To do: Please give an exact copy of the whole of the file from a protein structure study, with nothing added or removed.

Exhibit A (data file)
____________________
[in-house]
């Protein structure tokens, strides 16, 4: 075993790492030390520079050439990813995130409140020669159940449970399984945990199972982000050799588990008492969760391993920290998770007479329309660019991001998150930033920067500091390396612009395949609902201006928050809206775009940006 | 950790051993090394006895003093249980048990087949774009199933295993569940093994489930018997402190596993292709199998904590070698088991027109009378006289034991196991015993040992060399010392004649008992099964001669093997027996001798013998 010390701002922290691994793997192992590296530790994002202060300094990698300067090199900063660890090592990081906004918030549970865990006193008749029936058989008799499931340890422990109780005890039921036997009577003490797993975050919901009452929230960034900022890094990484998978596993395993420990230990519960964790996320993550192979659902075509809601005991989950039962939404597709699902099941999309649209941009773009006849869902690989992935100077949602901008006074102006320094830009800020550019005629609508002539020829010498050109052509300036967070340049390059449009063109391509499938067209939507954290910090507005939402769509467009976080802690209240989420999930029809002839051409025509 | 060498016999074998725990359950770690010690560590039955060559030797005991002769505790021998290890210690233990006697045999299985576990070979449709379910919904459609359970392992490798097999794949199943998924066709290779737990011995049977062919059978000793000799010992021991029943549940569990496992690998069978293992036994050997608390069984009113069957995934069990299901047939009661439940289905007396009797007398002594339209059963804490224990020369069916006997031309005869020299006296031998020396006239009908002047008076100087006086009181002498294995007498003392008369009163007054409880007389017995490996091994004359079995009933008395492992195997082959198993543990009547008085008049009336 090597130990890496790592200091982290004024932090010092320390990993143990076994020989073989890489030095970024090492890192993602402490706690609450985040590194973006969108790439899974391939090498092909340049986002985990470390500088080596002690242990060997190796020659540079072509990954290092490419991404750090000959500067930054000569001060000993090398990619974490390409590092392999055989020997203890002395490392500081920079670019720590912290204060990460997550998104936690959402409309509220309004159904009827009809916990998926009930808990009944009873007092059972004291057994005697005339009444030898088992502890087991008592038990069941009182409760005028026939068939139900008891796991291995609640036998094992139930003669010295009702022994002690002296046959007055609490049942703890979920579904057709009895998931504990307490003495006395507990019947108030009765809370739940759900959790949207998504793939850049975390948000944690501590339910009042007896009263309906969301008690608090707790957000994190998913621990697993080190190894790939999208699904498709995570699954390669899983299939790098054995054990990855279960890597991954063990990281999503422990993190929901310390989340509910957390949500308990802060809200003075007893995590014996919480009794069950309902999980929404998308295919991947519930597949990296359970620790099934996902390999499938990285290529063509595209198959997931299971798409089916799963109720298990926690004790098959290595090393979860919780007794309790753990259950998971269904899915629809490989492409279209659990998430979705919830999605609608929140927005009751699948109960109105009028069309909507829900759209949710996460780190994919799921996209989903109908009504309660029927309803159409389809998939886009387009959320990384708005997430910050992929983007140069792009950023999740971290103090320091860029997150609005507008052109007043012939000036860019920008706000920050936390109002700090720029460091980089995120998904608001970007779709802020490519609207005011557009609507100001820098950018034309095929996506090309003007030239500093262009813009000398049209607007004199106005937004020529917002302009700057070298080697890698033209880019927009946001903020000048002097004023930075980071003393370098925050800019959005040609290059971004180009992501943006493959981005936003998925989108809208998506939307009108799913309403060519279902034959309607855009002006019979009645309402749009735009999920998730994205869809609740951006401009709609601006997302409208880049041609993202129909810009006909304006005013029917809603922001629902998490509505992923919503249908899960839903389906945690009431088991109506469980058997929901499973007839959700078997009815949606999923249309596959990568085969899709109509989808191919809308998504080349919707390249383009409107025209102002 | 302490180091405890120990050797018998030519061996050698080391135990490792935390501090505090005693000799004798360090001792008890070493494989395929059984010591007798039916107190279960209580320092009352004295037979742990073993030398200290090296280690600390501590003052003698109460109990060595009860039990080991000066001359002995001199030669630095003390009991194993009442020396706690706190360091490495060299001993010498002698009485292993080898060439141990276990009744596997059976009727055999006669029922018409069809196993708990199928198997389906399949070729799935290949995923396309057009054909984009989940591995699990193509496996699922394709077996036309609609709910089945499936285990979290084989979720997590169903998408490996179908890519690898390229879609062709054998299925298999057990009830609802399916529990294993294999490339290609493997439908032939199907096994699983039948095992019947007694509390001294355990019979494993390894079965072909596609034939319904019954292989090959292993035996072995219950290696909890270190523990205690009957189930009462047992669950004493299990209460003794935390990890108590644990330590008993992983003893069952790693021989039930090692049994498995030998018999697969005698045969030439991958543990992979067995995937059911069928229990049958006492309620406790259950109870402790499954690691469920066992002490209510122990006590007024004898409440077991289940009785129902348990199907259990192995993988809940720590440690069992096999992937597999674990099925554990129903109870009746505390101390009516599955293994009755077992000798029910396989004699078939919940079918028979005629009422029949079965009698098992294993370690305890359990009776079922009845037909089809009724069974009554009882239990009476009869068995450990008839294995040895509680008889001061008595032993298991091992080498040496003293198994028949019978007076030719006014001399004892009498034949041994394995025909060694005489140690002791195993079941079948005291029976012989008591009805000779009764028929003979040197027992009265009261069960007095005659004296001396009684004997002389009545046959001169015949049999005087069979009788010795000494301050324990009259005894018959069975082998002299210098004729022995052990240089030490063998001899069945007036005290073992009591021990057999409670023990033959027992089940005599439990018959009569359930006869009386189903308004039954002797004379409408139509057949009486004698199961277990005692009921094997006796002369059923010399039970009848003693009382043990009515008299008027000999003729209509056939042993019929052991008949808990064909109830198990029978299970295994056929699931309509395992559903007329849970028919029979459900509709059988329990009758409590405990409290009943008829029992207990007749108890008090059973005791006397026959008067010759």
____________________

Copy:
[in-house]
């Protein structure tokens, strides 16, 4: 075993790492030390520079050439990813995130409140020669159940449970399984945990199972982000050799588990008492969760391993920290998770007479329309660019991001998150930033920067500091390396612009395949609902201006928050809206775009940006 | 950790051993090394006895003093249980048990087949774009199933295993569940093994489930018997402190596993292709199998904590070698088991027109009378006289034991196991015993040992060399010392004649008992099964001669093997027996001798013998 010390701002922290691994793997192992590296530790994002202060300094990698300067090199900063660890090592990081906004918030549970865990006193008749029936058989008799499931340890422990109780005890039921036997009577003490797993975050919901009452929230960034900022890094990484998978596993395993420990230990519960964790996320993550192979659902075509809601005991989950039962939404597709699902099941999309649209941009773009006849869902690989992935100077949602901008006074102006320094830009800020550019005629609508002539020829010498050109052509300036967070340049390059449009063109391509499938067209939507954290910090507005939402769509467009976080802690209240989420999930029809002839051409025509 | 060498016999074998725990359950770690010690560590039955060559030797005991002769505790021998290890210690233990006697045999299985576990070979449709379910919904459609359970392992490798097999794949199943998924066709290779737990011995049977062919059978000793000799010992021991029943549940569990496992690998069978293992036994050997608390069984009113069957995934069990299901047939009661439940289905007396009797007398002594339209059963804490224990020369069916006997031309005869020299006296031998020396006239009908002047008076100087006086009181002498294995007498003392008369009163007054409880007389017995490996091994004359079995009933008395492992195997082959198993543990009547008085008049009336 090597130990890496790592200091982290004024932090010092320390990993143990076994020989073989890489030095970024090492890192993602402490706690609450985040590194973006969108790439899974391939090498092909340049986002985990470390500088080596002690242990060997190796020659540079072509990954290092490419991404750090000959500067930054000569001060000993090398990619974490390409590092392999055989020997203890002395490392500081920079670019720590912290204060990460997550998104936690959402409309509220309004159904009827009809916990998926009930808990009944009873007092059972004291057994005697005339009444030898088992502890087991008592038990069941009182409760005028026939068939139900008891796991291995609640036998094992139930003669010295009702022994002690002296046959007055609490049942703890979920579904057709009895998931504990307490003495006395507990019947108030009765809370739940759900959790949207998504793939850049975390948000944690501590339910009042007896009263309906969301008690608090707790957000994190998913621990697993080190190894790939999208699904498709995570699954390669899983299939790098054995054990990855279960890597991954063990990281999503422990993190929901310390989340509910957390949500308990802060809200003075007893995590014996919480009794069950309902999980929404998308295919991947519930597949990296359970620790099934996902390999499938990285290529063509595209198959997931299971798409089916799963109720298990926690004790098959290595090393979860919780007794309790753990259950998971269904899915629809490989492409279209659990998430979705919830999605609608929140927005009751699948109960109105009028069309909507829900759209949710996460780190994919799921996209989903109908009504309660029927309803159409389809998939886009387009959320990384708005997430910050992929983007140069792009950023999740971290103090320091860029997150609005507008052109007043012939000036860019920008706000920050936390109002700090720029460091980089995120998904608001970007779709802020490519609207005011557009609507100001820098950018034309095929996506090309003007030239500093262009813009000398049209607007004199106005937004020529917002302009700057070298080697890698033209880019927009946001903020000048002097004023930075980071003393370098925050800019959005040609290059971004180009992501943006493959981005936003998925989108809208998506939307009108799913309403060519279902034959309607855009002006019979009645309402749009735009999920998730994205869809609740951006401009709609601006997302409208880049041609993202129909810009006909304006005013029917809603922001629902998490509505992923919503249908899960839903389906945690009431088991109506469980058997929901499973007839959700078997009815949606999923249309596959990568085969899709109509989808191919809308998504080349919707390249383009409107025209102002 | 302490180091405890120990050797018998030519061996050698080391135990490792935390501090505090005693000799004798360090001792008890070493494989395929059984010591007798039916107190279960209580320092009352004295037979742990073993030398200290090296280690600390501590003052003698109460109990060595009860039990080991000066001359002995001199030669630095003390009991194993009442020396706690706190360091490495060299001993010498002698009485292993080898060439141990276990009744596997059976009727055999006669029922018409069809196993708990199928198997389906399949070729799935290949995923396309057009054909984009989940591995699990193509496996699922394709077996036309609609709910089945499936285990979290084989979720997590169903998408490996179908890519690898390229879609062709054998299925298999057990009830609802399916529990294993294999490339290609493997439908032939199907096994699983039948095992019947007694509390001294355990019979494993390894079965072909596609034939319904019954292989090959292993035996072995219950290696909890270190523990205690009957189930009462047992669950004493299990209460003794935390990890108590644990330590008993992983003893069952790693021989039930090692049994498995030998018999697969005698045969030439991958543990992979067995995937059911069928229990049958006492309620406790259950109870402790499954690691469920066992002490209510122990006590007024004898409440077991289940009785129902348990199907259990192995993988809940720590440690069992096999992937597999674990099925554990129903109870009746505390101390009516599955293994009755077992000798029910396989004699078939919940079918028979005629009422029949079965009698098992294993370690305890359990009776079922009845037909089809009724069974009554009882239990009476009869068995450990008839294995040895509680008889001061008595032993298991091992080498040496003293198994028949019978007076030719006014001399004892009498034949041994394995025909060694005489140690002791195993079941079948005291029976012989008591009805000779009764028929003979040197027992009265009261069960007095005659004296001396009684004997002389009545046959001169015949049999005087069979009788010795000494301050324990009259005894018959069975082998002299210098004729022995052990240089030490063998001899069945007036005290073992009591021990057999409670023990033959027992089940005599439990018959009569359930006869009386189903308004039954002797004379409408139509057949009486004698199961277990005692009921094997006796002369059923010399039970009848003693009382043990009515008299008027000999003729209509056939042993019929052991008949808990064909109830198990029978299970295994056929699931309509395992559903007329849970028919029979459900509709059988329990009758409590405990409290009943008829029992207990007749108890008090059973005791006397026959008067010759």